Dogs are intelligent creatures that require stimulation. Breeds are bred the way they are to carry out certain tasks; it’s in the breed’s instinct to do these things. You need to be able to fulfill that part of the pet’s life, too.

These are all things you must be aware of when looking at whether you can afford a pet.

While I think animals are a wonderful source of joy and responsibility, not everyone can afford to have them. Be prepared to spend at least a couple thousand dollars on your pet per year, as they age.

Because pets are a long term commitment, don’t just focus on the cost of the pet at the time you are taking the animal in. Look at the long term cost of the care of the animal so you aren’t in a financial bind when and if your furry friend jumps out of a moving car window and needs stitches (true story).


Comments

Can You Afford a Pet? — 14 Comments

  1. I can’t justify the expense of pet ownership, not to mention the complications of pet ownership in the city. I’ve dog sat a few times and it honestly stresses me out cause any time I’m not there, I have to put the dog in it’s cage which means it’s sitting in there for hours.

  2. Hey Daisy and thanks for the post 🙂

    Stefanie over at The Broke and Beautiful Life had a similar post this week and like I told her…my cat is also rescued and she had all her shots and was fixed before she entered my life. The only expense I have with her is the cost of her food and her litter which is not really that much at all.

    And yes, I am committed to her for life, and since I do not have any children, she’s like my little girl 🙂

    That being said, I don’t think I would own a dog, since I find they are more expensive and higher maintenance. Plus, life in my small apartment would not be fair to her/him!

    Take care and all the best.

    Lyle

  3. I have a dog and she’s great but it can definitely be a surprise how much a pet costs each month. Food, toys, clothes for winter, treats, dog sitter, blankets, dental cleaning and an annual vet visit to get her shots and it all adds up. I’ve set aside a small amount each month on the monthly budget to account for it and to avoid any surprises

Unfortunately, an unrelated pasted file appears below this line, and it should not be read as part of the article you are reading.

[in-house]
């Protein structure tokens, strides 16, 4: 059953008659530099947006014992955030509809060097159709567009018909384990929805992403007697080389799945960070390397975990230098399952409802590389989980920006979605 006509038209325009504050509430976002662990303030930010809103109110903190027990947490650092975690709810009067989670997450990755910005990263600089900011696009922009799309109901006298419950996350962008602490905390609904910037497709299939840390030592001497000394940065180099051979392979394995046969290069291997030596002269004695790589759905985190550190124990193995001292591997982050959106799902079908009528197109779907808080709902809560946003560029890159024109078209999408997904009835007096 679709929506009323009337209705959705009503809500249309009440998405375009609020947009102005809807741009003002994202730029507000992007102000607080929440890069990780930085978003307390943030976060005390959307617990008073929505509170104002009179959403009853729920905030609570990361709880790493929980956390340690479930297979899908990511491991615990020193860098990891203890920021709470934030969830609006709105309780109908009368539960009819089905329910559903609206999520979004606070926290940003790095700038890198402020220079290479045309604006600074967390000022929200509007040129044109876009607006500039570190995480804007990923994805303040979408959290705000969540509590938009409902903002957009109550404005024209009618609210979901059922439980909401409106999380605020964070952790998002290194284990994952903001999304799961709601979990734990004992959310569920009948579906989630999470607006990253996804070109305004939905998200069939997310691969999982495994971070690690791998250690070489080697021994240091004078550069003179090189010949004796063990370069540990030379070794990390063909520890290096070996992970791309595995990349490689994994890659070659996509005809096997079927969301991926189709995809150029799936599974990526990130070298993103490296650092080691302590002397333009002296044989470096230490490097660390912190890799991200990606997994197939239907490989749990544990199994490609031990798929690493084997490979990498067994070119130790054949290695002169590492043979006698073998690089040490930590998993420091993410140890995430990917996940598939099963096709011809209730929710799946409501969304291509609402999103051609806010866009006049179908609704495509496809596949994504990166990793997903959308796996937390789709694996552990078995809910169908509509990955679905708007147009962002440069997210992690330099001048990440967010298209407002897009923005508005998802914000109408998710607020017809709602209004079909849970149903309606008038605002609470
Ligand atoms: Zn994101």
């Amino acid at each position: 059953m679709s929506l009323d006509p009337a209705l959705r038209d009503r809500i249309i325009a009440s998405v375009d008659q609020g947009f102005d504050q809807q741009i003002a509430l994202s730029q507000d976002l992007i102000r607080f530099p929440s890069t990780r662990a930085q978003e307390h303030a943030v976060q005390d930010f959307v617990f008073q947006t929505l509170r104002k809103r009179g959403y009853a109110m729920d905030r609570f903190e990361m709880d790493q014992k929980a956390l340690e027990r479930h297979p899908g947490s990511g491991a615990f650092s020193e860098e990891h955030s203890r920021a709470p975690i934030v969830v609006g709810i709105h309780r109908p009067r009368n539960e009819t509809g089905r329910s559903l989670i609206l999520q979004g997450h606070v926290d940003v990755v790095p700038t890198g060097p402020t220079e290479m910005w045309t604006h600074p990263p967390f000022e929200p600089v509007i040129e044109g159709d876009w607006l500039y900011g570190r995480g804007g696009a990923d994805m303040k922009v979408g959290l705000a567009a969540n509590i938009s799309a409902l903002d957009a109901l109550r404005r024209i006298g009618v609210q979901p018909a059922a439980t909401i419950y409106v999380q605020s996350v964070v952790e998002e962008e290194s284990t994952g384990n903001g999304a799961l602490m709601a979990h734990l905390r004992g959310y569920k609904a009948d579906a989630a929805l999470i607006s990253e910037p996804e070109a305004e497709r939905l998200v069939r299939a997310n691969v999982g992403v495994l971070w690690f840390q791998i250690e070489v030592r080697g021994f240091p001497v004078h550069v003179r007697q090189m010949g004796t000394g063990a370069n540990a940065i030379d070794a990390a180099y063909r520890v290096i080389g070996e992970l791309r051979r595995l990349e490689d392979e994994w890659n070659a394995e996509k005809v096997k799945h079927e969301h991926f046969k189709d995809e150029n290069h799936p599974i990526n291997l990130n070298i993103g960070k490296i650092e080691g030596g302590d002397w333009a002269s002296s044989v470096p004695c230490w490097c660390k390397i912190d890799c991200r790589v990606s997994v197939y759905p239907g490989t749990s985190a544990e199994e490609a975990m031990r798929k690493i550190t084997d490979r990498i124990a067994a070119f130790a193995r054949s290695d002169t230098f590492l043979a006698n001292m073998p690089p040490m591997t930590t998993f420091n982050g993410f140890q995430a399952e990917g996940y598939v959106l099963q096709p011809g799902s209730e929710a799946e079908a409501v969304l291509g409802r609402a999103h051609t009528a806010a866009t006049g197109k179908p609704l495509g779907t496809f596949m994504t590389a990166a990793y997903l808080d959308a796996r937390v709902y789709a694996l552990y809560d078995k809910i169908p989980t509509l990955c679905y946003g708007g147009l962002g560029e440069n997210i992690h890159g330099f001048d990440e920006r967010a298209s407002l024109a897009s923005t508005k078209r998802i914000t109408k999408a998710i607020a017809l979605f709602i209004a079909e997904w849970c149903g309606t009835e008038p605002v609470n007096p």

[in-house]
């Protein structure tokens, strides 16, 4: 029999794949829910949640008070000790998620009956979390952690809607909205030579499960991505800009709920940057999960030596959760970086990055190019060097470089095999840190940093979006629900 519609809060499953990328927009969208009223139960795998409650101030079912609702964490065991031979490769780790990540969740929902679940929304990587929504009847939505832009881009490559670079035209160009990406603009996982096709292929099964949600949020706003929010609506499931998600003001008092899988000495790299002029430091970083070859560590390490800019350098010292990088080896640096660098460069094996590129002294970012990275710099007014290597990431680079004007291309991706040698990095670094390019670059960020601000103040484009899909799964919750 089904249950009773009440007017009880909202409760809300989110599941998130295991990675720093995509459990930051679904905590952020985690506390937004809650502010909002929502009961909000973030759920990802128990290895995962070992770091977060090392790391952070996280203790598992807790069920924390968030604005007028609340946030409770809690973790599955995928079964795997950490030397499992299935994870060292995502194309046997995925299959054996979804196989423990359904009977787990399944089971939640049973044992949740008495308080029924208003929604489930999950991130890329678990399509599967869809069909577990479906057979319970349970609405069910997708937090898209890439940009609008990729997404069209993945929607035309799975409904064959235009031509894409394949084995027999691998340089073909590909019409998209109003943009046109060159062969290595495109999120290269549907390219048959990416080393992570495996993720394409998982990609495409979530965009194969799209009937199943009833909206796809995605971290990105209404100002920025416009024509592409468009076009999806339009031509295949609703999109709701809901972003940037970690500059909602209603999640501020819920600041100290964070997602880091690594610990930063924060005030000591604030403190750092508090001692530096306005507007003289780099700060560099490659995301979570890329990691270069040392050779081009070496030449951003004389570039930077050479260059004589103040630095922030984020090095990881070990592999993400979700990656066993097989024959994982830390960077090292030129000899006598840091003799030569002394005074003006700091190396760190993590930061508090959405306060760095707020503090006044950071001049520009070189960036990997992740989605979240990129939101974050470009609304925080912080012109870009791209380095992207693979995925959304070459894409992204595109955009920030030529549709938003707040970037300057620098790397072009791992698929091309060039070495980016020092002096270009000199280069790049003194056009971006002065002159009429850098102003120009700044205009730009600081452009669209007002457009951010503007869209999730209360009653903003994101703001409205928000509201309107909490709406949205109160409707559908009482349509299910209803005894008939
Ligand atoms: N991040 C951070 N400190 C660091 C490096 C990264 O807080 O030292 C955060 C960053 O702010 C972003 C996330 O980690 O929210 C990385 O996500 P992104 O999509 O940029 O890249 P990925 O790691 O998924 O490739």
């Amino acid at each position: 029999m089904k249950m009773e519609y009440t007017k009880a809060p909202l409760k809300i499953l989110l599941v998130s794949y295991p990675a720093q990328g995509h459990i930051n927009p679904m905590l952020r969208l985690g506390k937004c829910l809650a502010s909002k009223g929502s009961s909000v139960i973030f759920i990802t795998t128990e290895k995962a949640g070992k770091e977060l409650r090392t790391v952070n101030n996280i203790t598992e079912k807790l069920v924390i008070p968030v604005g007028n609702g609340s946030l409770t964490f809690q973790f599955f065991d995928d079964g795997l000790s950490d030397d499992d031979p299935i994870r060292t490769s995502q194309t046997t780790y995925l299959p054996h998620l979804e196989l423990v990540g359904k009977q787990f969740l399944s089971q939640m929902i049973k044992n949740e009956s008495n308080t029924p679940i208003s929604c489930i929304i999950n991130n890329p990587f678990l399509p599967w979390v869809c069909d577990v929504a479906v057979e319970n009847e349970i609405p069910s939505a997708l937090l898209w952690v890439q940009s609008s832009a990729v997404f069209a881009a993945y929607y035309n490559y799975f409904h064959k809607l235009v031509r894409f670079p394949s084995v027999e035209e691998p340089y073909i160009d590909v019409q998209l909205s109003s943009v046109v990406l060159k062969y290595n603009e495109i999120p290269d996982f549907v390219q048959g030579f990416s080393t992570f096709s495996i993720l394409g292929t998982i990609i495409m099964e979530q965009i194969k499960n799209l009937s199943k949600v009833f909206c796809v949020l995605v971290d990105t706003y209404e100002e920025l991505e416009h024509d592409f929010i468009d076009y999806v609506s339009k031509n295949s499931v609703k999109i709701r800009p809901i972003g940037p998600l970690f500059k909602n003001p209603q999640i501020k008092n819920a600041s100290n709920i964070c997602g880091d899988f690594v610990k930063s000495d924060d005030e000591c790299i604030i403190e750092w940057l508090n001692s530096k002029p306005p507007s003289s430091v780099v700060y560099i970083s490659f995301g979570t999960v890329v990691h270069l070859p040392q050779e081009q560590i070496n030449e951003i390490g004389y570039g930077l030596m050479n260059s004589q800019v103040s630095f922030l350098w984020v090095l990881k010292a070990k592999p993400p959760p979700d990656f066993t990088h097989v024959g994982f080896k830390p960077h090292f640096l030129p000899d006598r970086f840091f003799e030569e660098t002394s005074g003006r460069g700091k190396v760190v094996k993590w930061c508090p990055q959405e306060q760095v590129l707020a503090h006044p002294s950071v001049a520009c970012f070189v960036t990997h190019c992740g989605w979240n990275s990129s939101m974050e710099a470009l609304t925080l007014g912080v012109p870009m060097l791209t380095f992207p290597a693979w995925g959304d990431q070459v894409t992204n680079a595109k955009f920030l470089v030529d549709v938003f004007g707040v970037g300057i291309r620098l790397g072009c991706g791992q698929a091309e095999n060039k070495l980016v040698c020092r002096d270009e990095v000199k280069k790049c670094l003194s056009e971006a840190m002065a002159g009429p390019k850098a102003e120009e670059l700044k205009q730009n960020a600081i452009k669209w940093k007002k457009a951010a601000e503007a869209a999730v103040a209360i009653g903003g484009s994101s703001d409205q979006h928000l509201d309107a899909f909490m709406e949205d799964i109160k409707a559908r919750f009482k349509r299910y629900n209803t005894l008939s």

4. Glad to hear the words of a fellow dog lover. A hearty thank you is needed for anyone who helps rescue a dog. They are indeed expensive and messy, but my parents have recently added a new fury member to our family. She is a border collie puppy and such a delight.

  5. I love dogs and cats but to be honest, I’ve never had one at home. I would love to change it but with our life style, other commitments, working hours and some other crazy things a new family member wouldn’t be happy with us. I hope that one day I will be able to change it but right now the only thing I can do is to contribute to animal shelters and support them.

  6. Pets are expensive, but they really are a part of family. My guinea pig died recently and it was heartbreaking. I’m still really sad but I’m trying to focus on the happy memories to get out of my slump. I’m still debating if I should get a cat or not, but it’s hard to think about right now.